Perlan Container 11,000 miles One Way

Jul 19, 2023 | Blog, Support Teams

When Airbus Perlan Mission II conducts a “high” tech campaign in remote Patagonia we must take everything we need plus any spares with us. We started packing in April. The glider trailer was designed to fit into a standard 40 foot shipping container – as long as we removed the long tongue and replaced it with a very short dual hitch ball securing support. And after we had 6 inches removed from the top of the tail fin on the trailer. (Thanks Greg Scates and Tom Stowers) Why not get a bigger container like the high cubes which are easily available? The answer is the narrow tunnels through the Andes mountains in their winter time of July. On a typical truck in South America the high cube is too tall for the tunnels. A “low boy” trailer is very hard to procure and uber expensive. But a standard 40′ container will fit through the tunnels nicely. This year the Andes roads have been closed for days over and over again due to snow. For comparison the Andes are 50% longer and 50% higher than the Sierra.

So space inside the container is really tight. We have very narrow metal shelving units which can be secured to the wall. These shelves can only be in front of the trailer tires. There are scant inches between the tires and the walls of the container. We even remove the fenders. There’s barely room for a person to move sideways between the trailer (once it’s in) and the shelving. Our plastic tubs can be strapped to the shelving units. We aim to use every cubic inch of space in those tubs. Our (empty) air bottle is secured to the floor. Silvio’s pull dolly is strapped along side the air bottle. Our metal rigging stands fold and are secured to a wall.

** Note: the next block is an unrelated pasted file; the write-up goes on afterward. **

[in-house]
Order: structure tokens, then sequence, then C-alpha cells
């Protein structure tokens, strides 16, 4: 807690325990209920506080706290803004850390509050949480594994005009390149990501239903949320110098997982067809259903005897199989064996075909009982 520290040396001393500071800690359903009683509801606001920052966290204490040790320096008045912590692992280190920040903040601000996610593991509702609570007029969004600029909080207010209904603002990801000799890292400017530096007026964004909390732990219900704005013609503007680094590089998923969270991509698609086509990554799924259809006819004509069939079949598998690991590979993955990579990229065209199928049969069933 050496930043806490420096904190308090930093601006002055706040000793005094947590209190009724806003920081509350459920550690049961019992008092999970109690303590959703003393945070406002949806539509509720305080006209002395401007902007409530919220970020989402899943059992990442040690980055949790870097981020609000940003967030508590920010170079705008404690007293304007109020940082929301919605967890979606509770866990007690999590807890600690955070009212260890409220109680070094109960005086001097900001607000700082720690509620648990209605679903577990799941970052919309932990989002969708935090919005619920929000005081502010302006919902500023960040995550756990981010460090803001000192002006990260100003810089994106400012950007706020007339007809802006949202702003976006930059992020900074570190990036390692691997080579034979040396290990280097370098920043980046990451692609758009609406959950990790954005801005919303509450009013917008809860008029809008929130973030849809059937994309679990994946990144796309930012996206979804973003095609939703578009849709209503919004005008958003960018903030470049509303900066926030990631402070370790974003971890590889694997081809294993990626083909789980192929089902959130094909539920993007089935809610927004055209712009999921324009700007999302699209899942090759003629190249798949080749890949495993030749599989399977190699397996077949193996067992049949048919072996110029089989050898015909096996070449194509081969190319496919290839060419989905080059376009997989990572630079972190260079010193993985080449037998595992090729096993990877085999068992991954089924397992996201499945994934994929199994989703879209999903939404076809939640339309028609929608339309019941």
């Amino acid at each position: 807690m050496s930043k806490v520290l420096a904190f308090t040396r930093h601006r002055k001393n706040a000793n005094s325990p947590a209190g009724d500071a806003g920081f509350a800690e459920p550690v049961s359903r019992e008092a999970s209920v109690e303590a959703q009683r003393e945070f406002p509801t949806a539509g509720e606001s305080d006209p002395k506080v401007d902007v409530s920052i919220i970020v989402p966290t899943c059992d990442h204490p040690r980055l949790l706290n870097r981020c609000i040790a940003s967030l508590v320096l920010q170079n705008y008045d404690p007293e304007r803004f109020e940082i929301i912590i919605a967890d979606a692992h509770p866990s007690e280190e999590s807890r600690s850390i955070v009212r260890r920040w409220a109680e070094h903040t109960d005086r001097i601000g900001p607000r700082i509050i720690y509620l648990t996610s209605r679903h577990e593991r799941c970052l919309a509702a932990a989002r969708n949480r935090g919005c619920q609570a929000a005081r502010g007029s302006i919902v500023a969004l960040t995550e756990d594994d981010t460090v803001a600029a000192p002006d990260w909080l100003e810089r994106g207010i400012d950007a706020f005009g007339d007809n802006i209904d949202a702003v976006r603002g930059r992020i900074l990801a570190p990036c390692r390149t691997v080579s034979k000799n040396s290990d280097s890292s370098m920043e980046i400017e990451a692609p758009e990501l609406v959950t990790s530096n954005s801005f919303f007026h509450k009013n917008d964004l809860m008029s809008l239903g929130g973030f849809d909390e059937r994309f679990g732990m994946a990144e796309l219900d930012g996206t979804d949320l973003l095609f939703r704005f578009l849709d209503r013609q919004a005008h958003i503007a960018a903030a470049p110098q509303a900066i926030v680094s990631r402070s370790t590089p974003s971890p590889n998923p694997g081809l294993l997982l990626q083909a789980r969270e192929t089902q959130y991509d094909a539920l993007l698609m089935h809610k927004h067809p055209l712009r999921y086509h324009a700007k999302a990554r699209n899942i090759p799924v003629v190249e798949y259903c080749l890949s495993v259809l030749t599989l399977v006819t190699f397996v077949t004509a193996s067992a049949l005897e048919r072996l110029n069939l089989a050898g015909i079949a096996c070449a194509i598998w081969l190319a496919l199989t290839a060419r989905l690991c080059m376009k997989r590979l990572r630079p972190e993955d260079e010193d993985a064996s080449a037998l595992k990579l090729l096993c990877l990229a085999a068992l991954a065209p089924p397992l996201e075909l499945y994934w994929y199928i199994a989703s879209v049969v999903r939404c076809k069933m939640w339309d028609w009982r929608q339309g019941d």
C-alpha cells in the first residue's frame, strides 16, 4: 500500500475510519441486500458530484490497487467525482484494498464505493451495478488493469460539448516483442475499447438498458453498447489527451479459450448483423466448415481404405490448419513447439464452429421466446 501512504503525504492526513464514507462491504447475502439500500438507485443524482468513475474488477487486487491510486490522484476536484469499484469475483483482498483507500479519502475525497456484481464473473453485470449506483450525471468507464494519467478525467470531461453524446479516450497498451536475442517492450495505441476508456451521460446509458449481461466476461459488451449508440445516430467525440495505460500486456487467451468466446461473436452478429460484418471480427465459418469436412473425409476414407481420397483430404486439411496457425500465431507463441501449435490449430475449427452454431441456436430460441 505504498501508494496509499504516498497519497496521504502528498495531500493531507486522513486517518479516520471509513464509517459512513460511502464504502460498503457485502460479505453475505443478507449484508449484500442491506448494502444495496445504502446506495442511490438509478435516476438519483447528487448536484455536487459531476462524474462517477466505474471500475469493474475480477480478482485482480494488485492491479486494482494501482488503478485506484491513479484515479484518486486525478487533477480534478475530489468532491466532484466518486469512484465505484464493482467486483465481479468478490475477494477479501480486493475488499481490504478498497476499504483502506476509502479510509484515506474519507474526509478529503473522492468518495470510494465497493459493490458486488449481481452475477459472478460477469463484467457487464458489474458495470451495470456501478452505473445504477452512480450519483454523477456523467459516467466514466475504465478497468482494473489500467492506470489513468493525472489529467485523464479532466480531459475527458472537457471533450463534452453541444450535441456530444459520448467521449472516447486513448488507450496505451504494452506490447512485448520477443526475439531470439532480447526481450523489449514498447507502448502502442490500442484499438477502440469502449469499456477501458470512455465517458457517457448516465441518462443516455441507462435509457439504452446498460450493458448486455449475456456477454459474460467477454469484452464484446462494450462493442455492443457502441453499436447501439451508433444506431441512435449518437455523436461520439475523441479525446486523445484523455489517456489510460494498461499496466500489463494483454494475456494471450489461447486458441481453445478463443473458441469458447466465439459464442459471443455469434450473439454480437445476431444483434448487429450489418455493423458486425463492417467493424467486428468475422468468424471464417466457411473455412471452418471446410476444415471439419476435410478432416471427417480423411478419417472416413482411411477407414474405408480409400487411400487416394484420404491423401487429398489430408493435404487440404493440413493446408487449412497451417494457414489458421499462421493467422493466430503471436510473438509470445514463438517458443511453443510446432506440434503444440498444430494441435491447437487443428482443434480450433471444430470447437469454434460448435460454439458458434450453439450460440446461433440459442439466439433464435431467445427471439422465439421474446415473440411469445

Getting the trailer into the container is a team effort. To get up the ramp for the heavy trailer requires not only push from behind but also a rope attached to the front of the trailer through pulleys and attached to our SUV outside to help pull. (Come-along) Once the wheels are inside the container, the nose must be lifted high so the tail will go down. The (shortened) tail barely fits through the opening of the container doors. The video shows how tight and how carefully we squeak it in. Once completely inside the container, the nose of the trailer is captured on a custom support in front and the tail has a few inches of clearance under the roof. [One year we wedged a thick styrofoam sheet between the top of the trailer tail and the roof of the container. I vacuumed  styrofoam shavings out of the container for an hour after delivery.] We also have custom welded chocks for the tires to control fore/aft movement. The back of the trailer has beefy racheting straps to control side sway. There is a welded bar under the trailer floor which we tie down to control up/down movement.

Just the strapping process took 2 hours with the experienced team of Stewart, Morgan, Tim and Jim. They strapped by flashlight and closed the container doors by car head light.